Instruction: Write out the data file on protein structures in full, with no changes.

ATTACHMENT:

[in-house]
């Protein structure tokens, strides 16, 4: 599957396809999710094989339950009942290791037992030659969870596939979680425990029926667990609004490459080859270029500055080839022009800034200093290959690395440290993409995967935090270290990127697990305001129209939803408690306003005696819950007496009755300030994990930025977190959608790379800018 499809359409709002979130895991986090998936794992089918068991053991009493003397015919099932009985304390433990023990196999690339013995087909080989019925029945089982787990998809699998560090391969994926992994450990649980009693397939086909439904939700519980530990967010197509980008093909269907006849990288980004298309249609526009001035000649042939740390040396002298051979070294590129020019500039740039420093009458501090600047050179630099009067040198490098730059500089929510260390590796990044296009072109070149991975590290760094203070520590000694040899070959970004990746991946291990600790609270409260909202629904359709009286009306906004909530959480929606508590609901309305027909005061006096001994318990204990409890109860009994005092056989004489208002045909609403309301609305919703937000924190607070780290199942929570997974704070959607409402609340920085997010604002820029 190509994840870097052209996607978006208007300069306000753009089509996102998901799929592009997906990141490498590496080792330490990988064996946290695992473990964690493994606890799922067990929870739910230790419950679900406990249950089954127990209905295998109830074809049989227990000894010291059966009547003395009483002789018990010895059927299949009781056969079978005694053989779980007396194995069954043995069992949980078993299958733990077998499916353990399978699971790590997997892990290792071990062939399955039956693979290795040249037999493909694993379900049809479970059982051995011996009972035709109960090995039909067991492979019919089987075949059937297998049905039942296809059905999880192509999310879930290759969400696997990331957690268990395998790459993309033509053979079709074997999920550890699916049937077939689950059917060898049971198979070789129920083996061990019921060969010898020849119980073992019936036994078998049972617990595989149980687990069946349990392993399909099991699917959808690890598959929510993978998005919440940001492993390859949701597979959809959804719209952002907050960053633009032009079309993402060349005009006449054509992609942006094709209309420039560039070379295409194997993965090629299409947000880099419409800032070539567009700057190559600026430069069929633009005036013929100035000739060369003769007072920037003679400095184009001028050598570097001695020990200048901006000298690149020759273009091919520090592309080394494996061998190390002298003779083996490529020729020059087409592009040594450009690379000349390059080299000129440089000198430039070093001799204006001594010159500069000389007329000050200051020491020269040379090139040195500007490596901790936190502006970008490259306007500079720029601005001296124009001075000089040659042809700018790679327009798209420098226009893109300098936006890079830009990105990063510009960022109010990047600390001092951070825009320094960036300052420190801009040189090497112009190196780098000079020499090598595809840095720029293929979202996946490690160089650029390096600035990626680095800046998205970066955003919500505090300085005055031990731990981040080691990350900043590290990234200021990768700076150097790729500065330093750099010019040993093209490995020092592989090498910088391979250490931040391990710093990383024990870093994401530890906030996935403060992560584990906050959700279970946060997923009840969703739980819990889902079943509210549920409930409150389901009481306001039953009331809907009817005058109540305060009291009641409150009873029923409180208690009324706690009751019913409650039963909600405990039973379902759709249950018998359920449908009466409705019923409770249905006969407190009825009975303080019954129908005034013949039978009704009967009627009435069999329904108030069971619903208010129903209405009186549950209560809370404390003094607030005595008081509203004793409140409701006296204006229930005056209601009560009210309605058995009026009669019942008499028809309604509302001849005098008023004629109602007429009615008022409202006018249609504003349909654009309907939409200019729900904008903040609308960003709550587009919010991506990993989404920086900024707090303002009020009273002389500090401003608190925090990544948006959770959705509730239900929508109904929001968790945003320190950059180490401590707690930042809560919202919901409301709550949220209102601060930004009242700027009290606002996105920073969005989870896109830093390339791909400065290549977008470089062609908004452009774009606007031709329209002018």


[in-house]
């Protein structure tokens, strides 16, 4: 599957396809999710094989339950009942290791037992030659969870596939979680425990029926667990609004490459080859270029500055080839022009800034200093290959690395440290993409995967935090270290990127697990305001129209939803408690306003005696819950007496009755300030994990930025977190959608790379800018 499809359409709002979130895991986090998936794992089918068991053991009493003397015919099932009985304390433990023990196999690339013995087909080989019925029945089982787990998809699998560090391969994926992994450990649980009693397939086909439904939700519980530990967010197509980008093909269907006849990288980004298309249609526009001035000649042939740390040396002298051979070294590129020019500039740039420093009458501090600047050179630099009067040198490098730059500089929510260390590796990044296009072109070149991975590290760094203070520590000694040899070959970004990746991946291990600790609270409260909202629904359709009286009306906004909530959480929606508590609901309305027909005061006096001994318990204990409890109860009994005092056989004489208002045909609403309301609305919703937000924190607070780290199942929570997974704070959607409402609340920085997010604002820029 190509994840870097052209996607978006208007300069306000753009089509996102998901799929592009997906990141490498590496080792330490990988064996946290695992473990964690493994606890799922067990929870739910230790419950679900406990249950089954127990209905295998109830074809049989227990000894010291059966009547003395009483002789018990010895059927299949009781056969079978005694053989779980007396194995069954043995069992949980078993299958733990077998499916353990399978699971790590997997892990290792071990062939399955039956693979290795040249037999493909694993379900049809479970059982051995011996009972035709109960090995039909067991492979019919089987075949059937297998049905039942296809059905999880192509999310879930290759969400696997990331957690268990395998790459993309033509053979079709074997999920550890699916049937077939689950059917060898049971198979070789129920083996061990019921060969010898020849119980073992019936036994078998049972617990595989149980687990069946349990392993399909099991699917959808690890598959929510993978998005919440940001492993390859949701597979959809959804719209952002907050960053633009032009079309993402060349005009006449054509992609942006094709209309420039560039070379295409194997993965090629299409947000880099419409800032070539567009700057190559600026430069069929633009005036013929100035000739060369003769007072920037003679400095184009001028050598570097001695020990200048901006000298690149020759273009091919520090592309080394494996061998190390002298003779083996490529020729020059087409592009040594450009690379000349390059080299000129440089000198430039070093001799204006001594010159500069000389007329000050200051020491020269040379090139040195500007490596901790936190502006970008490259306007500079720029601005001296124009001075000089040659042809700018790679327009798209420098226009893109300098936006890079830009990105990063510009960022109010990047600390001092951070825009320094960036300052420190801009040189090497112009190196780098000079020499090598595809840095720029293929979202996946490690160089650029390096600035990626680095800046998205970066955003919500505090300085005055031990731990981040080691990350900043590290990234200021990768700076150097790729500065330093750099010019040993093209490995020092592989090498910088391979250490931040391990710093990383024990870093994401530890906030996935403060992560584990906050959700279970946060997923009840969703739980819990889902079943509210549920409930409150389901009481306001039953009331809907009817005058109540305060009291009641409150009873029923409180208690009324706690009751019913409650039963909600405990039973379902759709249950018998359920449908009466409705019923409770249905006969407190009825009975303080019954129908005034013949039978009704009967009627009435069999329904108030069971619903208010129903209405009186549950209560809370404390003094607030005595008081509203004793409140409701006296204006229930005056209601009560009210309605058995009026009669019942008499028809309604509302001849005098008023004629109602007429009615008022409202006018249609504003349909654009309907939409200019729900904008903040609308960003709550587009919010991506990993989404920086900024707090303002009020009273002389500090401003608190925090990544948006959770959705509730239900929508109904929001968790945003320190950059180490401590707690930042809560919202919901409301709550949220209102601060930004009242700027009290606002996105920073969005989870896109830093390339791909400065290549977008470089062609908004452009774009606007031709329209002018």